The internet is a wonderful thing. Within minutes of my last post, James C. Trager of Missouri (on Facebook) and Cheryl Lavers of Arkansas (on this blog) had identified my mystery plant as Berchemia scandens, known as Alabama supplejack or Rattan vine. It is in the buckthorn family (Rhamnaceae), so my impression that it was similar to glossy buckthorn was on the right track. I checked my notes and it appears that there are no published records of any leafminers reared from this host. The only note I have for Berchemia is that adults of the leaf-mining weevil Tachygonus fulvipes (Curculionidae) have been found feeding on it. The plant and the beetle have suspiciously similar ranges (bounded by Texas, Illinois, and Florida), so Berchemia may well be the larval host for T. fulvipes, but weevils make very different mines and I already knew these were nepticulid and heliozelid moth mines. There are very few people paying attention to these tiny moths in North America, but Erik J. van Nieukerken, a researcher at the Naturalis Biodiversity Center in the Netherlands, specializes in them, and I have been collecting specimens for him throughout the western US. His reaction to the mines pictured in my last post:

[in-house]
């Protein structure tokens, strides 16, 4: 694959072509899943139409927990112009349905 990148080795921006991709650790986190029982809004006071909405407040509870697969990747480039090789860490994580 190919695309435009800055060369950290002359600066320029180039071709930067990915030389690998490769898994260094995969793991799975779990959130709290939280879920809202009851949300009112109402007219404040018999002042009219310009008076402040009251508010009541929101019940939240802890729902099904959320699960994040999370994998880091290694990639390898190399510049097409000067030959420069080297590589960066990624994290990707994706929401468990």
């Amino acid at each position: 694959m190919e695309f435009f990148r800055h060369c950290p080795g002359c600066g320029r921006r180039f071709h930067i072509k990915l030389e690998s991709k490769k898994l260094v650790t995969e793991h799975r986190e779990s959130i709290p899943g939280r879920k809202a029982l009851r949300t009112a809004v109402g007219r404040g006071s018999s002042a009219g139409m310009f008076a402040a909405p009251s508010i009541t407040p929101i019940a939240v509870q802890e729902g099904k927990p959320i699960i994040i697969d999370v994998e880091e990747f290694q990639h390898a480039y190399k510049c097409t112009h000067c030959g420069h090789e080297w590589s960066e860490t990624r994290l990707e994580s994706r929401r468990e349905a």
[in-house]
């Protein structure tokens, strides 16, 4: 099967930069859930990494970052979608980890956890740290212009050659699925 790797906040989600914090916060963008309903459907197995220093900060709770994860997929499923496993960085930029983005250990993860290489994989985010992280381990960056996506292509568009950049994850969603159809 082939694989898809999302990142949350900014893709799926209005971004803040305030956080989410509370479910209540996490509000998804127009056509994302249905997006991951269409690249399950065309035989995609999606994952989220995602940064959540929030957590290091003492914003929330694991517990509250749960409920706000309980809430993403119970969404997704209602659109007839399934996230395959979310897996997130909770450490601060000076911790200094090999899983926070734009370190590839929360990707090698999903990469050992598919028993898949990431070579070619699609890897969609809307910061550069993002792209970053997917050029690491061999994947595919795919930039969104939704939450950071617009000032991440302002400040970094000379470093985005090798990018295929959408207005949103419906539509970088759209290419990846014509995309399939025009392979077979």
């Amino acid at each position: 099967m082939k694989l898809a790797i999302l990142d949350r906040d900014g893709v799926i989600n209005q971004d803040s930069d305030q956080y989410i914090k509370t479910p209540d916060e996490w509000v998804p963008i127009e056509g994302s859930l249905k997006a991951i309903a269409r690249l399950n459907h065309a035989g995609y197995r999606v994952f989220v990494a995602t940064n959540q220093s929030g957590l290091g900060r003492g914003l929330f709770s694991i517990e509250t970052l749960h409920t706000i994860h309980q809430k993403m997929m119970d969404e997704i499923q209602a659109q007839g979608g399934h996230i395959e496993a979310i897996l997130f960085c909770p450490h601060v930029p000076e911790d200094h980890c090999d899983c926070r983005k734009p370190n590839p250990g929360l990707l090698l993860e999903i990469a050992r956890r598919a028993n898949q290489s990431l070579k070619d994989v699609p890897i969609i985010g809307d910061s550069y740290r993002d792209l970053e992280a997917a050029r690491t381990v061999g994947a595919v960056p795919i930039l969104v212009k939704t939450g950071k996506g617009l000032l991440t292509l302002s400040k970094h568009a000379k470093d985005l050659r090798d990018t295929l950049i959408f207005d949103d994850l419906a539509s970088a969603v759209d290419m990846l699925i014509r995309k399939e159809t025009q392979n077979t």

I know that Don Davis got nepticulids in Texas on Berchemia. Rhamnaceae are an important host family for Nepticulidae. The species is probably new, I don’t know whether Don has reared any. Also a Coptodisca [Heliozelidae] would probably be new, but that genus has probably still many surprises. The stem mine could also be a Phyllocnistis or Marmara, I don’t think it is a nepticulid.
Don Davis is a Curator of Lepidoptera at the Smithsonian Institution in Washington, D.C. He has well over 100 publications on microlepidoptera (small moths), beginning with “Bagworm Moths of the Western Hemisphere” in 1964. I asked him if he had anything to add to Erik’s comments, and he said that he has noted possible Stigmella (nepticulid) mines on Berchemia but was not able to rear adults. He has no records of Gracillariidae (the family to which Phyllocnistis and Marmara belong) from this plant. (Incidentally, by his count, there are 323 described North American gracillariids and 104 others that have yet to be named.)
So, of the three different mines we found on a couple of Berchemia vines during our short morning walk, one represents a species that has been noticed once before but has not been linked to an adult moth; the other two apparently no one has noticed before. Of the five nepticulid larvae we collected, the first emerged shortly after my last post:
The completed mine:
I’ve preserved this one so Erik can analyze its DNA. Two others have emerged; one has spun a cocoon and the other is getting ready to do so. If I manage to get an adult in the spring, I will of course post an update here.